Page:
A pilot study with 4 patients undergoing facemask pre-oxygenation was conducted to estimate the sample size for the study. With facemask pre-oxygenation, these patients’ mean PaO2 was 305 mmHg, with an average standard deviation of 80 mmHg. The calculation of the sample size used a mean PaO2 of 400 mmHg to achieve an adequate elongation of safe apnea margin with the 2 devices [14]. Based on mean PaO2 values of 300 and 400 mmHg with a standard deviation of 80 mmHg, the significance criterion was set at α=0.05 (2-sided), power=90%, and in PASS11.0 software, a sample size of 16 was calculated for each group. Considering the data loss, the final sample size was 20 patients per group.


SPSS software (version 24.0, IBM Corp, Armonk, NY, USA) was used for the statistical analysis. The Shapiro-Wilk test was used to determine the normality of the data. The variance was tested for homogeneity with Levene’s test. Means ± standard deviations were used to represent normally distributed data. The t test was used to compare the 2 groups. Repeated measures analysis of variance was used to compare the group at multiple time points. Using the Mann-Whitney U test, non-normally distributed data were expressed as medians and interquartile ranges (IQR). In the analysis of the numerator data, frequencies (%) and percentages (%) were used, and Fisher’s exact probability test was used to compare groups.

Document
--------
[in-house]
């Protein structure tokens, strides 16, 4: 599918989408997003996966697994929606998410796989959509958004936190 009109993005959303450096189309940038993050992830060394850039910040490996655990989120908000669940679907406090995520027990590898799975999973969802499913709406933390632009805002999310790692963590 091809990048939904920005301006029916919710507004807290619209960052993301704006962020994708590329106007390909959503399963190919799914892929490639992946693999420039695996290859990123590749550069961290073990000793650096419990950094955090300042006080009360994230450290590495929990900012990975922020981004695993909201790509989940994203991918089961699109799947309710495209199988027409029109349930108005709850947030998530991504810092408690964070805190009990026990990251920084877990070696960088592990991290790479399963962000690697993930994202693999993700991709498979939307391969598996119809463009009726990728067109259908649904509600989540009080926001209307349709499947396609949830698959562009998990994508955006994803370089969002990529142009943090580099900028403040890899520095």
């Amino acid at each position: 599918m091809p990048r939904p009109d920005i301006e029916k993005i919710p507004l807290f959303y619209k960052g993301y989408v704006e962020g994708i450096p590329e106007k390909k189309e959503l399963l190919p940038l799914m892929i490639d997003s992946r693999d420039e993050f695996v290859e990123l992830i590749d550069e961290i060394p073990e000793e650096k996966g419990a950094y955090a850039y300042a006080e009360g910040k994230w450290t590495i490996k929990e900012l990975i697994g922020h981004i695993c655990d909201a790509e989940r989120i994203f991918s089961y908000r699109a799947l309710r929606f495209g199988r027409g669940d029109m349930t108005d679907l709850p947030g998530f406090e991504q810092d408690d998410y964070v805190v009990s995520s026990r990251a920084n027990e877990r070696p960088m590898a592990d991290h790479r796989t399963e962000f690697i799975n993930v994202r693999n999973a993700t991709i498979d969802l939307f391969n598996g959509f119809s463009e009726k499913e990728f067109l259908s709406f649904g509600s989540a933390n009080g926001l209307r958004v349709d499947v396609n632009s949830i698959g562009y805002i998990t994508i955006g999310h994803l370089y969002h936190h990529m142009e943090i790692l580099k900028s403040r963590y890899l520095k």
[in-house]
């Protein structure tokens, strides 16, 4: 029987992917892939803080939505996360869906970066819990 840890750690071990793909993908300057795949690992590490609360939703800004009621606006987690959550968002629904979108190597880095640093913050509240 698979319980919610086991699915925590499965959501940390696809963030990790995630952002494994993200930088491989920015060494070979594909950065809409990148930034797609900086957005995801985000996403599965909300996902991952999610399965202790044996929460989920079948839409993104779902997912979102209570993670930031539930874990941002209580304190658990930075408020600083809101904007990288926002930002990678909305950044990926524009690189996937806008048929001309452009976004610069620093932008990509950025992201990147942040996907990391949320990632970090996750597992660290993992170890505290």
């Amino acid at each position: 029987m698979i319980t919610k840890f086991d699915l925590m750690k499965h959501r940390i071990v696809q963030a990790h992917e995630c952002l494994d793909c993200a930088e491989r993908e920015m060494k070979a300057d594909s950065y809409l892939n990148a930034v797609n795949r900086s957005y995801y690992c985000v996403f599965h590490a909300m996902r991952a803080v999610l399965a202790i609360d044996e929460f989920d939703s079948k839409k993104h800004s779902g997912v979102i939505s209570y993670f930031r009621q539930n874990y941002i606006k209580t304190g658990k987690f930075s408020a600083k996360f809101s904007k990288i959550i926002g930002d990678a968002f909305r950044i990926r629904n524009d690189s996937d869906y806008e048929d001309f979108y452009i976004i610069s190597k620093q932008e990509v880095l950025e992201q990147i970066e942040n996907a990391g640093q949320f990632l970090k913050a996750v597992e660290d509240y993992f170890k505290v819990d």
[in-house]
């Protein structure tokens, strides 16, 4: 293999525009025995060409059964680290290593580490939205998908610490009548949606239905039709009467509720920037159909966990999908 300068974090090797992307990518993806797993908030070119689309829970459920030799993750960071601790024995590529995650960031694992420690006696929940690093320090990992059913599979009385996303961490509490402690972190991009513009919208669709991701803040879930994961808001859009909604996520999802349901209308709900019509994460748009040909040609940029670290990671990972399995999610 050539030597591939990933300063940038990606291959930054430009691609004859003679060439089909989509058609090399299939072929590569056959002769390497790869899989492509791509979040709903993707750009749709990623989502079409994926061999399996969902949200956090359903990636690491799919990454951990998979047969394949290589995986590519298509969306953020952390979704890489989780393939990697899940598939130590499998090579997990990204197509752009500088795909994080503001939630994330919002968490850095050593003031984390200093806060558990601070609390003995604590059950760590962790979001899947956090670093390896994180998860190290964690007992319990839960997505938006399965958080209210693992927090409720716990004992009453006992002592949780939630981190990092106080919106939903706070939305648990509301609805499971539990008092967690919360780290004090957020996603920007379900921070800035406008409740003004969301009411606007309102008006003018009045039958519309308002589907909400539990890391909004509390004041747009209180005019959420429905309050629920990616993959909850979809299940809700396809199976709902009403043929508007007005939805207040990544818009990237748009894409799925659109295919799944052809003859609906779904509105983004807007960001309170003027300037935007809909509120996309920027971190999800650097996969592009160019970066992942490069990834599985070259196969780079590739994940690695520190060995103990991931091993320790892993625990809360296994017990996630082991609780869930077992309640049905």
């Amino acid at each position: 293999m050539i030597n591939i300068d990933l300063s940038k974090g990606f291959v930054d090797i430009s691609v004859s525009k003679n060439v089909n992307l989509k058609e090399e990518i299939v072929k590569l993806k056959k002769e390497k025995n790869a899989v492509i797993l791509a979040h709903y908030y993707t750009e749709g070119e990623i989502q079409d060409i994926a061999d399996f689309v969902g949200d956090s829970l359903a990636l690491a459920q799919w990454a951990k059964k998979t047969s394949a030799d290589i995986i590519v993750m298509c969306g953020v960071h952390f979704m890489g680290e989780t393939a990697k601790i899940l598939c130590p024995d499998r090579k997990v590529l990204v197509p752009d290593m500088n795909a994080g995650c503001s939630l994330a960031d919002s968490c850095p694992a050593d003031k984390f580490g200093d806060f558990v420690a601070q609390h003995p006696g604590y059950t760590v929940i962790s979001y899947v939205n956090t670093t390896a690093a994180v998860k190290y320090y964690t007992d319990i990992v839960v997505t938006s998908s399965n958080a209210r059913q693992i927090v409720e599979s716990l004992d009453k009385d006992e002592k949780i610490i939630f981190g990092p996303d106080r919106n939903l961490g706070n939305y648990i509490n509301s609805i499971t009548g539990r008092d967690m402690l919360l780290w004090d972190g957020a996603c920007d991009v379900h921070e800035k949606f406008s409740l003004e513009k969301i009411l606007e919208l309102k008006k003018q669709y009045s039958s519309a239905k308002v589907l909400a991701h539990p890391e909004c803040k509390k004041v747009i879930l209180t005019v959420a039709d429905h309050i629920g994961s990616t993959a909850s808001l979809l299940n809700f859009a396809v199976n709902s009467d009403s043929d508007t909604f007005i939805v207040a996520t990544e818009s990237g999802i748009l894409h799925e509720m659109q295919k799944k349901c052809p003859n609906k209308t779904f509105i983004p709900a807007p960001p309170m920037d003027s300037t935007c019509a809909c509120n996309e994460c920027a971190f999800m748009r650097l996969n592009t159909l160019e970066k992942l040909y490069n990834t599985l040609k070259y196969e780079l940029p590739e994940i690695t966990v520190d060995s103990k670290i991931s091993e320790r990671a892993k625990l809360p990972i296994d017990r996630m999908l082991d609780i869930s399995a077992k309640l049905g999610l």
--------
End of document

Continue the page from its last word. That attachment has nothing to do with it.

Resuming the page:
A secondary result was time to SpO2 of 95% during apnea, with a cut-off time of 480 s. A maximum apneic period of 480 s was set to ensure patient safety. SpO2 levels were initially documented as 480 s if they did not drop to 95% before 480 s. Since there were many patients whose SpO2 fell below 95% within 480 s in the THRIVE group, the outcome was analyzed as a time-to-event analysis (survival framework) that censored a patient if their SpO2 levels did not fall below 95% by 480 s. For comparison between group T and group M, a Kaplan-Meier survival analysis was performed, but not the Mann-Whitney U test [11]. Statistical significance was set at P<0.05.